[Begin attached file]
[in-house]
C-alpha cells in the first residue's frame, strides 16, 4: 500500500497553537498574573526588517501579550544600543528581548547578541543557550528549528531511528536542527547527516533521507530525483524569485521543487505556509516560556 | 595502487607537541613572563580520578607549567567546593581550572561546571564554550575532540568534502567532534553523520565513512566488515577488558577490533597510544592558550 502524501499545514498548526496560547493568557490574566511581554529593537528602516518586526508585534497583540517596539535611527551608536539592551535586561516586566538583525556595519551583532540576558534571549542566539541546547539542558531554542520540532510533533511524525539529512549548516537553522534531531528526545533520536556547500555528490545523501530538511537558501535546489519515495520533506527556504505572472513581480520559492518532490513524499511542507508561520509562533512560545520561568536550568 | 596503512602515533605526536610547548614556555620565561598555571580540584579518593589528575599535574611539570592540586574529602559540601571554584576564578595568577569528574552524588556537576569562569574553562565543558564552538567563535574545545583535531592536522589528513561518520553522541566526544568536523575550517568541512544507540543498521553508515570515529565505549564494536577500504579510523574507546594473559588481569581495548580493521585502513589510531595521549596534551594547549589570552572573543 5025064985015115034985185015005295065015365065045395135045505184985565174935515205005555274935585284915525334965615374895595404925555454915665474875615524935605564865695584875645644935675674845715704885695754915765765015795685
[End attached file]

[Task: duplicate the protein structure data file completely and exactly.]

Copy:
[in-house]
C-alpha cells in the first residue's frame, strides 16, 4: 500500500497553537498574573526588517501579550544600543528581548547578541543557550528549528531511528536542527547527516533521507530525483524569485521543487505556509516560556 | 595502487607537541613572563580520578607549567567546593581550572561546571564554550575532540568534502567532534553523520565513512566488515577488558577490533597510544592558550 502524501499545514498548526496560547493568557490574566511581554529593537528602516518586526508585534497583540517596539535611527551608536539592551535586561516586566538583525556595519551583532540576558534571549542566539541546547539542558531554542520540532510533533511524525539529512549548516537553522534531531528526545533520536556547500555528490545523501530538511537558501535546489519515495520533506527556504505572472513581480520559492518532490513524499511542507508561520509562533512560545520561568536550568 | 596503512602515533605526536610547548614556555620565561598555571580540584579518593589528575599535574611539570592540586574529602559540601571554584576564578595568577569528574552524588556537576569562569574553562565543558564552538567563535574545545583535531592536522589528513561518520553522541566526544568536523575550517568541512544507540543498521553508515570515529565505549564494536577500504579510523574507546594473559588481569581495548580493521585502513589510531595521549596534551594547549589570552572573543 5025064985015115034985185015005295065015365065045395135045505184985565174935515205005555274935585284915525334965615374895595404925555454915665474875615524935605564865695584875645644935675674845715704885695754915765765015795685